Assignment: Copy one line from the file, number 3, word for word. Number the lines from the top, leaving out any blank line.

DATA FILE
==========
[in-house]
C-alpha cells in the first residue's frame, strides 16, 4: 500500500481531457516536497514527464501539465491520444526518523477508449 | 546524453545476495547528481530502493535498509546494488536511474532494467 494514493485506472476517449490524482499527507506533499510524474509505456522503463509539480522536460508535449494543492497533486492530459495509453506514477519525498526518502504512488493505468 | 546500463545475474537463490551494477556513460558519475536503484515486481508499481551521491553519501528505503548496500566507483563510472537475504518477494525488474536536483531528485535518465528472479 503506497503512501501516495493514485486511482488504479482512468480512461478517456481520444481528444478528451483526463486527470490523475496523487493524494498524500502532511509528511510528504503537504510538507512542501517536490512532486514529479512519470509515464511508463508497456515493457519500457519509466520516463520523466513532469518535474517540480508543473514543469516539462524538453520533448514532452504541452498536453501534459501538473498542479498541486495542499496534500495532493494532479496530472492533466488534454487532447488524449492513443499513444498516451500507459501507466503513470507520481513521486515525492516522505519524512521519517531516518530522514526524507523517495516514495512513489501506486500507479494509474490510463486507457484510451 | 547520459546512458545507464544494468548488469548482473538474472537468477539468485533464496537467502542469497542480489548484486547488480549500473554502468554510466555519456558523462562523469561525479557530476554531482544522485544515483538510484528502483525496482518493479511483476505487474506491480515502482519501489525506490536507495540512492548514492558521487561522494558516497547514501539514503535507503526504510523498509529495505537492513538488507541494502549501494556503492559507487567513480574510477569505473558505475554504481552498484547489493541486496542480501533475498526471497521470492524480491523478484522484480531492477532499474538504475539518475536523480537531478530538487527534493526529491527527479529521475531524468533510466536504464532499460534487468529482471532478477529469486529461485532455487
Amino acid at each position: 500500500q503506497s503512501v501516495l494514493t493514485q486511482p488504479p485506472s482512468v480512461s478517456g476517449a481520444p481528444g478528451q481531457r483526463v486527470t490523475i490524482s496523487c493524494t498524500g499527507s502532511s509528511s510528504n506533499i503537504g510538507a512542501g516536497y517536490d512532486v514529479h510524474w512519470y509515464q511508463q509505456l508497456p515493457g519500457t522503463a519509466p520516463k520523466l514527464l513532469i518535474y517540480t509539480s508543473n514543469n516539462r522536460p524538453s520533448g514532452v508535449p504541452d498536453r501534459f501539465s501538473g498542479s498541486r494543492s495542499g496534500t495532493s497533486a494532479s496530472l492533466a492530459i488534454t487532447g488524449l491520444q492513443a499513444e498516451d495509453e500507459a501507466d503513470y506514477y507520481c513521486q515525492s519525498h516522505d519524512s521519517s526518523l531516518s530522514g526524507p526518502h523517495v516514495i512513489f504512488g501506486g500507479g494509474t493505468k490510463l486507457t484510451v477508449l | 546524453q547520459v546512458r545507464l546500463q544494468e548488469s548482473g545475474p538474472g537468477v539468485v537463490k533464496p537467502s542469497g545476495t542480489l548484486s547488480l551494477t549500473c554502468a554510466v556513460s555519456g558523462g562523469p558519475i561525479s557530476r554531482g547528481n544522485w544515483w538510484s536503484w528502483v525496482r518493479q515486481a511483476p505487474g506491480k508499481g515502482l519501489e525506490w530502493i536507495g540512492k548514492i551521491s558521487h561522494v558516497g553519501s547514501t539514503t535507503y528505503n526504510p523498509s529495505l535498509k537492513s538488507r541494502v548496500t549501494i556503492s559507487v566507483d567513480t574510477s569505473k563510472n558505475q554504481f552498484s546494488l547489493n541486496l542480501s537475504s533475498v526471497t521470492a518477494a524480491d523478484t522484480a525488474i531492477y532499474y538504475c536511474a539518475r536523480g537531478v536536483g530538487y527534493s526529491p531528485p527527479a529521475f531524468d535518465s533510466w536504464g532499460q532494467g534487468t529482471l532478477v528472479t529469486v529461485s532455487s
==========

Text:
Amino acid at each position: 500500500q503506497s503512501v501516495l494514493t493514485q486511482p488504479p485506472s482512468v480512461s478517456g476517449a481520444p481528444g478528451q481531457r483526463v486527470t490523475i490524482s496523487c493524494t498524500g499527507s502532511s509528511s510528504n506533499i503537504g510538507a512542501g516536497y517536490d512532486v514529479h510524474w512519470y509515464q511508463q509505456l508497456p515493457g519500457t522503463a519509466p520516463k520523466l514527464l513532469i518535474y517540480t509539480s508543473n514543469n516539462r522536460p524538453s520533448g514532452v508535449p504541452d498536453r501534459f501539465s501538473g498542479s498541486r494543492s495542499g496534500t495532493s497533486a494532479s496530472l492533466a492530459i488534454t487532447g488524449l491520444q492513443a499513444e498516451d495509453e500507459a501507466d503513470y506514477y507520481c513521486q515525492s519525498h516522505d519524512s521519517s526518523l531516518s530522514g526524507p526518502h523517495v516514495i512513489f504512488g501506486g500507479g494509474t493505468k490510463l486507457t484510451v477508449l | 546524453q547520459v546512458r545507464l546500463q544494468e548488469s548482473g545475474p538474472g537468477v539468485v537463490k533464496p537467502s542469497g545476495t542480489l548484486s547488480l551494477t549500473c554502468a554510466v556513460s555519456g558523462g562523469p558519475i561525479s557530476r554531482g547528481n544522485w544515483w538510484s536503484w528502483v525496482r518493479q515486481a511483476p505487474g506491480k508499481g515502482l519501489e525506490w530502493i536507495g540512492k548514492i551521491s558521487h561522494v558516497g553519501s547514501t539514503t535507503y528505503n526504510p523498509s529495505l535498509k537492513s538488507r541494502v548496500t549501494i556503492s559507487v566507483d567513480t574510477s569505473k563510472n558505475q554504481f552498484s546494488l547489493n541486496l542480501s537475504s533475498v526471497t521470492a518477494a524480491d523478484t522484480a525488474i531492477y532499474y538504475c536511474a539518475r536523480g537531478v536536483g530538487y527534493s526529491p531528485p527527479a529521475f531524468d535518465s533510466w536504464g532499460q532494467g534487468t529482471l532478477v528472479t529469486v529461485s532455487s